Daily Archives: January 22, 2018


“To: C-Jay” by Emily Anderson

my love is not a new love it has evolved over millennia;

i cannot say anything new about the feeling in my gut i have no revolutionary thoughts about

the afterlife i cannot tell you how to fix a pulled thread-

 

my love is not a new love it has fermented in the rotting grapes

it has fermented in the rotting grapes.

i have fermented in the rotting grapes.

it has germinated in the redwoods and i have died and been reborn.

 

i have endured frostbite and sunburns and stretched skin and scars from hot water

i have cracked but never crumbled

so i must be stronger than mountains.

 

you must be stronger than mountains.

 

my life has waxed and waned

i have watched the dirt rain down and shield me from the horror

i have been bathed in light cast from fluorescent bulbs and kerosene lamps and i have been baptized in

the sun-

i have watched black clouds collide and carve into the earth

like children with sticks in sand.

 

we have held seashells to our ears and listened closely.

we heard war

or were those waves crashing?

 

 

 

 

 

 

Emily Anderson is a creative writing major who moved from bustling Miami, Florida to the small village of Bidwell in the Ohio River Valley. She is a student at Marshall University in Huntington, West Virginia, and is currently working on her first novel.


“Pygmalion’s Dream” by Zachary Flint

Her lips cool as granite
Curves frozen in relentless beauty
My warmest desires forever rebuffed
She does not know me, though I have known her.

 

But in my dreams her lips respond
Sealing our love as the breeze touches her hair
Our hearts beat together with the eternal flame
I do not wish to wake.

 

 

 

 

 

 

Zachary Flint is a college student studying Mathematics in Boston, MA. His influences include but are not limited to: John Donne, Kurt Vonnegut, and his friend Mario. When he isn’t studying in Boston, he lives in Vermont with his parents because he has no money.


“Creatures of the Water” by David Hernandez

When I look at the El Paso Zoo’s alligator
resting in its pond, its eyes look back to me.

 

I try to imagine what it thinks:
“The gray clouds will engulf the light.
The rain will fall for a week
and send ripples throughout the pond.
The water will connect with the ground.
Light might pass through holes in the gray clouds
and send heat to warm my back.”

 

Then I try to imagine what it thinks of me:
“He probably needs a break from the heat.”

 

I walk to view the wolves by its side
and still its eyes stare back at me.

 

“When will he want to view the blue sky?
The heat makes you feel more alive
than the rain, which makes you sick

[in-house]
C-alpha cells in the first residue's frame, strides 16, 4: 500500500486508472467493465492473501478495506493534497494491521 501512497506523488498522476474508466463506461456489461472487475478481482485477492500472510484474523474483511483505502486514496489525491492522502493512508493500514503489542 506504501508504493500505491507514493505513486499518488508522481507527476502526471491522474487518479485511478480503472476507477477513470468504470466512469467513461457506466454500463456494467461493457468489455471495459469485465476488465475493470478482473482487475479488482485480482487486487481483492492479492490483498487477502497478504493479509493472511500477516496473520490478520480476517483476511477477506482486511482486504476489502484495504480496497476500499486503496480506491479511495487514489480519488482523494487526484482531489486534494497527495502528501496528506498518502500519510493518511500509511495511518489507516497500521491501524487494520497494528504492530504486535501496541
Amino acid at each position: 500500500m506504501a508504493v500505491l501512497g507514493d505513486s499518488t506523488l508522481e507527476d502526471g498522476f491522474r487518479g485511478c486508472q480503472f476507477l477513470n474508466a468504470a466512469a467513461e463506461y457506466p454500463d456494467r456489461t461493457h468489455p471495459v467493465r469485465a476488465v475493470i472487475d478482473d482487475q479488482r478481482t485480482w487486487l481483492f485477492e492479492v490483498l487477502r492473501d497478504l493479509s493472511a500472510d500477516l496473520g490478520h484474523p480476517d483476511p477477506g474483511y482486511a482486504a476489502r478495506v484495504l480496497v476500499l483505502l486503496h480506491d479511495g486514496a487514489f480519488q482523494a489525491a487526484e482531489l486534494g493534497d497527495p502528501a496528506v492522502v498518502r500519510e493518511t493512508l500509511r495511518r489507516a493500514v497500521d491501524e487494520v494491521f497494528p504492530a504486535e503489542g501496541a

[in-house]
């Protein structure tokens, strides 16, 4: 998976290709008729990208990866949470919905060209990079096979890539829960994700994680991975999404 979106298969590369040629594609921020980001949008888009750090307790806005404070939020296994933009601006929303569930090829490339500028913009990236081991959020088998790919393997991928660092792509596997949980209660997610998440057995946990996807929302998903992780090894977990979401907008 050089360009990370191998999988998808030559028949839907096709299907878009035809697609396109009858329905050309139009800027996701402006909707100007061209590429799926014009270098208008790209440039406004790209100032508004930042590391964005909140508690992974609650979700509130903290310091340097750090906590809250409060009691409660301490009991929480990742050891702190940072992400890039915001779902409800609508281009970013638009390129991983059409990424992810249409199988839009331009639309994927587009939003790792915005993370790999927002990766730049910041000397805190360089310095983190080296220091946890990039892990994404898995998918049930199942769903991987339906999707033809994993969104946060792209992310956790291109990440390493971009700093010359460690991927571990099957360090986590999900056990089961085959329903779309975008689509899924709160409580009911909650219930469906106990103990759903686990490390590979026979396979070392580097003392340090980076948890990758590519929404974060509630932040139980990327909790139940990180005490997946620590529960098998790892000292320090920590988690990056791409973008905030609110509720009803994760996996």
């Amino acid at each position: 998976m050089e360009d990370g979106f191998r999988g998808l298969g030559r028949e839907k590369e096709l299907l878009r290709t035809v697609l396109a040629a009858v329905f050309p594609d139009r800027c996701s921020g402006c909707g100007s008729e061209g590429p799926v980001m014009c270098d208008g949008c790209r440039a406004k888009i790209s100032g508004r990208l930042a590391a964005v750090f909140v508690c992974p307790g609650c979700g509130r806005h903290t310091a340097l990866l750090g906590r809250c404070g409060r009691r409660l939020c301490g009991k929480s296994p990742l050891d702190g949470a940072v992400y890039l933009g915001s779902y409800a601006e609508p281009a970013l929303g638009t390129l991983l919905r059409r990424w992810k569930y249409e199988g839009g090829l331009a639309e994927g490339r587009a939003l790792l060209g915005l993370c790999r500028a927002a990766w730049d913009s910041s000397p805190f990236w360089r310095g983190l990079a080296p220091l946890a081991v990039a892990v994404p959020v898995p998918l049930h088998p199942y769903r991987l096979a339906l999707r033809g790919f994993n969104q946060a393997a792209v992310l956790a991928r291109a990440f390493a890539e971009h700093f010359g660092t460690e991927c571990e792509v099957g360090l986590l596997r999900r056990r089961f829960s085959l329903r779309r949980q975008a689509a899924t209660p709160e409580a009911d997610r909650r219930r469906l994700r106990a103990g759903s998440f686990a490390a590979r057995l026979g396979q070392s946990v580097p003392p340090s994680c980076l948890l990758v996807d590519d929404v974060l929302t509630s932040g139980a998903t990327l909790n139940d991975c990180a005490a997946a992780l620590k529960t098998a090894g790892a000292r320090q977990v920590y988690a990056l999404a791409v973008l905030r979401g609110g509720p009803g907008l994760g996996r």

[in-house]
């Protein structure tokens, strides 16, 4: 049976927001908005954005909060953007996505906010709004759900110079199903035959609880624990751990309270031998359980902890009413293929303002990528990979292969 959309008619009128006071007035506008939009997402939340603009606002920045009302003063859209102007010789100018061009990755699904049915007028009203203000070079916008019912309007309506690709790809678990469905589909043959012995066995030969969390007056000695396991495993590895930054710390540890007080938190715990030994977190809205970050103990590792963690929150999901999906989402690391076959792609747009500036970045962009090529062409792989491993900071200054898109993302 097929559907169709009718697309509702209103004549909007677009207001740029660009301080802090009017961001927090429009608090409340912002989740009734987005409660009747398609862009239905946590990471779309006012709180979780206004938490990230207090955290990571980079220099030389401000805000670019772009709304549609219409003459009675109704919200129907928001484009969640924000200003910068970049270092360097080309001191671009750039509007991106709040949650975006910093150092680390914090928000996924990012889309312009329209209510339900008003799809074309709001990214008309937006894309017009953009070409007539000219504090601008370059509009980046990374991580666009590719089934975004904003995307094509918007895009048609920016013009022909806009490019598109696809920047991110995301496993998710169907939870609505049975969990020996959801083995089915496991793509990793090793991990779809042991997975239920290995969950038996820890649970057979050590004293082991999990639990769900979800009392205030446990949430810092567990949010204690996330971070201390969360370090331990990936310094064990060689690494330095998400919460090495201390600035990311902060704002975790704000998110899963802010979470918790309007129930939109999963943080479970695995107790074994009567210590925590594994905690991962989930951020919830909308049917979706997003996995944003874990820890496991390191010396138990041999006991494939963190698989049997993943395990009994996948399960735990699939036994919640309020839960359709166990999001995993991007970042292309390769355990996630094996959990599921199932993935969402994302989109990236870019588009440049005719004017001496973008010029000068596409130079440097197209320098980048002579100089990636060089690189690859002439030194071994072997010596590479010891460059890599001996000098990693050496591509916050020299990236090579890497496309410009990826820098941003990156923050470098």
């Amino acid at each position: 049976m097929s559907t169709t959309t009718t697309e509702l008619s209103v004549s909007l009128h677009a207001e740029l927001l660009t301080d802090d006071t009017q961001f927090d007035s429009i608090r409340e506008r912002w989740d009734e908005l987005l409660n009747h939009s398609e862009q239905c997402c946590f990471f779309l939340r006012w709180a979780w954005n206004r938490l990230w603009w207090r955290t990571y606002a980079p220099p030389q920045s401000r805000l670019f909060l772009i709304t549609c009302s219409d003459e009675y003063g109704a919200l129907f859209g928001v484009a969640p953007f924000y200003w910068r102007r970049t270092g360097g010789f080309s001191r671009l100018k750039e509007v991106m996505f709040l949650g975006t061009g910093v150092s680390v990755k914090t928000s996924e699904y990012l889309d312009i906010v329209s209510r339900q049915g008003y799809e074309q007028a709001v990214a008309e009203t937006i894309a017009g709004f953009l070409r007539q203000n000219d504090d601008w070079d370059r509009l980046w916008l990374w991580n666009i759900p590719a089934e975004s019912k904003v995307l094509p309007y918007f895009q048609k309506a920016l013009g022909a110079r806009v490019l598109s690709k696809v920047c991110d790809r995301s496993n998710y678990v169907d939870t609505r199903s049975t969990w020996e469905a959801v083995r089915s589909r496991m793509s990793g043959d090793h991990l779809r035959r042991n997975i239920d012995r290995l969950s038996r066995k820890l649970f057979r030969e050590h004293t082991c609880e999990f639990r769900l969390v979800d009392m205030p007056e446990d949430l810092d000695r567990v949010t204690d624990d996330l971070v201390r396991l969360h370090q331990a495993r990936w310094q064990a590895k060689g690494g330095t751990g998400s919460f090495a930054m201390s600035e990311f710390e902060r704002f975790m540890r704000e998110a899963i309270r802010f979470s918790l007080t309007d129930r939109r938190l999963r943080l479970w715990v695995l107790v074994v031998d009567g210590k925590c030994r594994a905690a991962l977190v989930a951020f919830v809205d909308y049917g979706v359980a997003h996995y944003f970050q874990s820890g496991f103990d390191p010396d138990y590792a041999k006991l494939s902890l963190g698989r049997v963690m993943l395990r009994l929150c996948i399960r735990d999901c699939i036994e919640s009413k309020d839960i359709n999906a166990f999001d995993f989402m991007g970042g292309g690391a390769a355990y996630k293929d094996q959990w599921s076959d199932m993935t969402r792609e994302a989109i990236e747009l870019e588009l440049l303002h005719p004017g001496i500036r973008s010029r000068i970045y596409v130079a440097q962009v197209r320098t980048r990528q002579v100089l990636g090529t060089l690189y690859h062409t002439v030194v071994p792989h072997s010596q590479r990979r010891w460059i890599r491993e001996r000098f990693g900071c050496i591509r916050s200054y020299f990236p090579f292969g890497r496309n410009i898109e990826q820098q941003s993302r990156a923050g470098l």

then puts you asleep.”

 

 

 

 

 

 

David Hernandez is from El Paso, TX. He has also been published by Down in the Dirt Magazine, CC&D Magazine, Feelings of the Heart, Home Planet News Online, Oxford Magazine, Eye on Life Magazine, and Zylophone Poetry Journal.


“Militant Globetrotters” by Joseph Robert

We don’t believe in a cause
We believe in anything
That removes Society’s muzzle
& lets us gorge freely
On the blood of the brave
& lets us gnaw merrily
On the bones of the weak

 

Our dream is to become morality police
Empowered to behead the scum
Who used to live here
At the drop of a blade

 

Two war crimes make a right
To descend into sanctimonious savagery

 

Murder is the birthright
Of those made obstinate
Those born to the wrong clan
Them who won’t convert

 

We’ll get them gone
Gotta love our hate
Flexible problem solvers
We’ll go far

 

 

 

 

 

 

Joseph Robert was longlisted for the Melita Hume Poetry Prize 2015. His poetry has appeared in Decanto, Unlikely Stories, Dead Snakes, The Journal, Mistress Quickly’s Bed, Pyrokinection, The Commonline Journal, Mudjob, Spinozablue, Black Mirror, Message in a Bottle, Bluepepper, Eunoia Review, Inclement, Leaves of Ink, The Open End, The Open Mouse, and the Insert Coin Here anthology. His joint poetry chapbook with his poet wife, Leilanie Stewart, has been reviewed in Sabotage Magazine.


“59 O’clock” by Drew Marshall

The first day of Spring
When the thoughts
Of a late middle aged man
Turn to folly

 

A young lady walks
Several feet in front of me
With jeans
Painted on to her bulging butt

 

I’m on my way to the dentist
Tomorrow, a relative’s funeral
It’s not the first time
I witness a mother burying her son

 

Later that night, I am told
My neighbor’s daughter is dead
She died in a car accident
While upstate on vacation

 

My fears are irrelevant

 

It’s been years, if not decades
Since I have been this focused

 

The ass had faded

 

Only death is forever

 

 

 

 

 

 

Drew Marshall works as a Program Assistant in the mental health field. He has also worked as a Benefit Analyst and litigation paralegal. He enjoys practicing guitar and snorting vanilla scented candles.